Think of a great experience you have had recently with a service or product. This could be in the form of outstanding customer service, an app that was incredibly easy to use, or a website where you were given the exact information you were looking for at precisely the right time. It is highly likely that a team of User Experience (UX) Designers developed, tested and re-designed every step of that interaction.
The UX Designer’s main objective is to create an interaction that is so seamless that the user is completely unaware of the complexities behind the process of that design. On the flip side, a bad design can lead to the user feel impatient, agitated, or even frustrated enough to leave altogether (I’m sure you can all think of an example of a poorly designed website that you found super frustrating to use!).
In today’s digital age there is a misconception that designing for a users’ experience exclusively involves the development of applications, websites, and other digital products and services. UX Design encompasses far more than just digital design – it intersects with everything in the physical world. Some examples of this could be designing a bathroom for a differently-abled person, the experience of voting in an election, or an everyday task such as paying for your groceries. Basically, UX Design is all around us and always has been – we’ve only just recently created a name for it.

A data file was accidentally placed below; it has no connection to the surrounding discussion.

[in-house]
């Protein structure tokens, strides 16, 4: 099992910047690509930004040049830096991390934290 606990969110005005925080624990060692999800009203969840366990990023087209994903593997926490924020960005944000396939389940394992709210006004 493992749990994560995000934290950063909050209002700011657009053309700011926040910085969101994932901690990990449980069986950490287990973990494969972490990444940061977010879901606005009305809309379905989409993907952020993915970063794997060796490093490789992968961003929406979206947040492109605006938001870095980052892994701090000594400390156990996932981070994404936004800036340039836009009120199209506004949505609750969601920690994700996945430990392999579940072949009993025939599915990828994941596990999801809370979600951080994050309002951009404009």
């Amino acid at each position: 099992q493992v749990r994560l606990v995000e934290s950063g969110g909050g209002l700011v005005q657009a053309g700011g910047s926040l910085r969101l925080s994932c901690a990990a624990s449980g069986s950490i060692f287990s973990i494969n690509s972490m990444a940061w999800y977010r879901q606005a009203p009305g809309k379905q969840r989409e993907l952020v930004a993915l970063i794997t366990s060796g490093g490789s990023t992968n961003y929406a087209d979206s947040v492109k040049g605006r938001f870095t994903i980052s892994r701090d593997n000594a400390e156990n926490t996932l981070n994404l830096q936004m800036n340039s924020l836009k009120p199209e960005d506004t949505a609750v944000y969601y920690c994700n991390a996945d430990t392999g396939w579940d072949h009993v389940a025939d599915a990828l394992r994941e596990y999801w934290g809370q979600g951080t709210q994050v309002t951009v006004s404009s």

The most relevant and informative skill a UX Designer can have is empathy. In particular, empathy for the user of the product or service that is being designed:
- What are the user’s needs or requirements?
- What environment is the user in when using the product or service?
- What type of device are they using (phone, tablet, PC)?
- What pain points does the user come across when using other products or services?
These are just some of the many questions a UX Designer needs to explore before they even begin to think about creating something. Often a user isn’t even sure what they are looking for and may need help understanding that. A great design will anticipate all of these requirements by making sure there are no extra hoops for the user to jump through, whilst keeping the experience as simple and user-friendly as possible.
So now that you have a better insight in to the role of a UX Designer, I’m sure you will be able to understand and appreciate just how important this area of design is for many aspects of the modern world. For our charities and non-profits in particular, take time to consider how your user experience could be improved.
Goodwill Collective would be happy to help.